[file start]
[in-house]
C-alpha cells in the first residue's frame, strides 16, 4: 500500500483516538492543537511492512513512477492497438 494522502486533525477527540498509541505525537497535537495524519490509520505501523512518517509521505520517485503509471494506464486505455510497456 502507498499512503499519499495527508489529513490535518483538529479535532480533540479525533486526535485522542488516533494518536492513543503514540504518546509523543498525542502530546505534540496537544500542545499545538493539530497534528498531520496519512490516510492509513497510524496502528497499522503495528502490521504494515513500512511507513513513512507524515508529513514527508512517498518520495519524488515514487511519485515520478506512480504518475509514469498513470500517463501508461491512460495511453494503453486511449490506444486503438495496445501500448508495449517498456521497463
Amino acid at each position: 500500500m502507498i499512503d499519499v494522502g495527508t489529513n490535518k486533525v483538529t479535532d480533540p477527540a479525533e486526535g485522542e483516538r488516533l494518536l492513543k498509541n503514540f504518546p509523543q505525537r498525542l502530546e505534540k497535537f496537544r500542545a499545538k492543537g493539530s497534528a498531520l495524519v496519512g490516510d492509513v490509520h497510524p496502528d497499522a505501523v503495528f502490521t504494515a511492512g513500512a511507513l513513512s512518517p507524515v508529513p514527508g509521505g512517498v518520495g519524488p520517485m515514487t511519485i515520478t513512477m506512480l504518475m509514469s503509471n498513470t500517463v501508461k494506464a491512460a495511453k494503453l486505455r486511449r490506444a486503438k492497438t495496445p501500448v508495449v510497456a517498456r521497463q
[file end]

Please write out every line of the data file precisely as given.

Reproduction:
[in-house]
C-alpha cells in the first residue's frame, strides 16, 4: 500500500483516538492543537511492512513512477492497438 494522502486533525477527540498509541505525537497535537495524519490509520505501523512518517509521505520517485503509471494506464486505455510497456 502507498499512503499519499495527508489529513490535518483538529479535532480533540479525533486526535485522542488516533494518536492513543503514540504518546509523543498525542502530546505534540496537544500542545499545538493539530497534528498531520496519512490516510492509513497510524496502528497499522503495528502490521504494515513500512511507513513513512507524515508529513514527508512517498518520495519524488515514487511519485515520478506512480504518475509514469498513470500517463501508461491512460495511453494503453486511449490506444486503438495496445501500448508495449517498456521497463
Amino acid at each position: 500500500m502507498i499512503d499519499v494522502g495527508t489529513n490535518k486533525v483538529t479535532d480533540p477527540a479525533e486526535g485522542e483516538r488516533l494518536l492513543k498509541n503514540f504518546p509523543q505525537r498525542l502530546e505534540k497535537f496537544r500542545a499545538k492543537g493539530s497534528a498531520l495524519v496519512g490516510d492509513v490509520h497510524p496502528d497499522a505501523v503495528f502490521t504494515a511492512g513500512a511507513l513513512s512518517p507524515v508529513p514527508g509521505g512517498v518520495g519524488p520517485m515514487t511519485i515520478t513512477m506512480l504518475m509514469s503509471n498513470t500517463v501508461k494506464a491512460a495511453k494503453l486505455r486511449r490506444a486503438k492497438t495496445p501500448v508495449v510497456a517498456r521497463q